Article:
About 100 Black Men of America,
The overall concept of the 100 began in New York in 1963 when
a group of concerned African American men began to meet to explore
ways of improving conditions in their community. The group eventually
adopted the name, "100 Black Men, Inc." as a sign of solidarity
and envisioned an organization that would implement programs designed
to improve the quality of life for African Americans and other
minorities. They also wished to ensure the future of their communities
by aiming an intense number of resources toward youth development.
These men included David Dinkins, Robert Mangum, Dr. William
Hayling, Nathaniel Goldston III, Livingston Wingate, Andrew Hatcher
and Jackie Robinson. Dr. William Hayling, a member of the NY organization,
had relocated to Newark, NJ and sought to replicate the 100's
impact in that area. In 1976 Dr. Hayling formed the 100 Black
Men of New Jersey; a movement had been born. Chapters were eventually
formed in Los Angeles, Indianapolis, St. Louis, Pittsburgh, Atlanta,
San Francisco/Oakland Bay Area, Nassau/Suffolk, Alton and Sacramento.
On September 21, 1983, a three-hour meeting was held in Washington,
D.C., among representatives from the Los Angeles, New York, New
Jersey, and St. Louis chapters. This meeting was to evaluate the
feasibility of establishing a National Organization for 100 Black
Representatives of St. Louis, Pittsburgh, Atlanta, the San Francisco/Oakland
Bay Area, Nassau/Suffolk and Sacramento met for a second time
in Las Vegas, May 11-13, 1984, where the men engaged in extensive
discussions about the most effective structure to support the
growth and governance of 100 Black Men chapters.
The third meeting was held May 16-18, 1986 in Las Vegas, where
it was agreed that the best model for a newly-formed national
organization was a federation governance model. This model leveraged
human and financial resources, and supported chapter growth while
preserving chapter autonomy. It was also voted that a National
Steering Committee would include the Presidents of each chapter,
along with two members from each chapter. A final meeting was
held on October 2, 1986 in Washington, DC., with chapters from
Los Angeles, St. Louis, Indianapolis, Atlanta and New Jersey.
The chapters decided to name the organization "100 Black Men of
The following were elected as officers:
Dr. William Hayling, president and chairman; Moses Gray, secretary;
Oliver Lofton, Esq., vice-president; Jesse C. Swanigan, treasurer.
On May 27, 1987, in Atlanta, Georgia, this newly formed organization
introduced itself to the nation during its first national conference.
Noted speakers included the late Alex P. Haley and the late Honorable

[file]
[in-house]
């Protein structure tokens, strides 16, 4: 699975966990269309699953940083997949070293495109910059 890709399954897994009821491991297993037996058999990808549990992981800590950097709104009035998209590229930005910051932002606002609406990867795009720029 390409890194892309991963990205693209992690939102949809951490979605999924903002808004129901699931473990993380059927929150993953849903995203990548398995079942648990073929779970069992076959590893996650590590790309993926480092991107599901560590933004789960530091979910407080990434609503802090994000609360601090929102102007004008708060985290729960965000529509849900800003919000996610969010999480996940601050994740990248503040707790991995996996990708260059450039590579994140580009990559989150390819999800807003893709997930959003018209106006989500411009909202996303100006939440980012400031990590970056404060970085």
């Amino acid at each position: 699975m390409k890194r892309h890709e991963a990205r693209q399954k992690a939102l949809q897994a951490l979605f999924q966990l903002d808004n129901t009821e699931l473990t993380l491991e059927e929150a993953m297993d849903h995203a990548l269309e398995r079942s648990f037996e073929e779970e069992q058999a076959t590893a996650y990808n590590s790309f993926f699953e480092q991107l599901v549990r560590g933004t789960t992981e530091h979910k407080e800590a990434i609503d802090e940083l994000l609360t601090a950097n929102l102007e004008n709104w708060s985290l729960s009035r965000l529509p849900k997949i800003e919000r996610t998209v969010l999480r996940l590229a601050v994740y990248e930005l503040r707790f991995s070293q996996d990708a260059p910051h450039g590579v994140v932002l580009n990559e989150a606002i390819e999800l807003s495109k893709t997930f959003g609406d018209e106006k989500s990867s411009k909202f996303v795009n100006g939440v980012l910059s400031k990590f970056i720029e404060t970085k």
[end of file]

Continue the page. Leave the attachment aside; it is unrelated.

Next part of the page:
Maynard H. Jackson.
In 1989, Nathaniel Goldston became the organization's second National
president and chairman and grew the organization to 43 chapters.
Thomas W. Dortch Jr. was elected the third National president
and chairman in 1994.
"It is a great blessing to have had the opportunity to be raised
in the home of a great man. My father is truly deserving of his
induction into The National Great Blacks In Wax Museum.
N. Russell Goldston IV, senior VP of Business Development, Gourmet
Services, Inc., and son of the late Nathaniel Goldston said, during
the unveiling, "Many times growing up, it seemed burdensome to
be the son of a great man because I had to share so much of him
with the rest of the world. However as I now stand, a man, and
looking back at his accomplishments, the struggles, the successes
and the blessings, I am awestruck and inspired by my father's
life. I am proud that the community that he so diligently serves
has chosen to recognize his lifelong efforts and accomplishments.
It is [be]fitting that he be honored as a living legend."
In 1997 Chairman Dortch expanded the organization internationally
with charters in Birmingham, England, followed by other international
chapters: Nassau, Bahamas, Goree Island, Senegal, Kingston, Jamaica,
U.S. Virgin Islands and London, England. Also in 1997, the organization
purchased its world headquarters building on historic Auburn Avenue
in Atlanta, Georgia. In 2004, Albert E. Dotson Jr., Esq. was elected
the fourth Chairman of the Board. Today the organization has grown
to over 106 chapters with more than 10,000 members and 100,000
Mr. Dortch, Dr. Hayling and Mr. Goldston will be installed
in The National Great Blacks In Wax Museum on Feb. 1, 20007.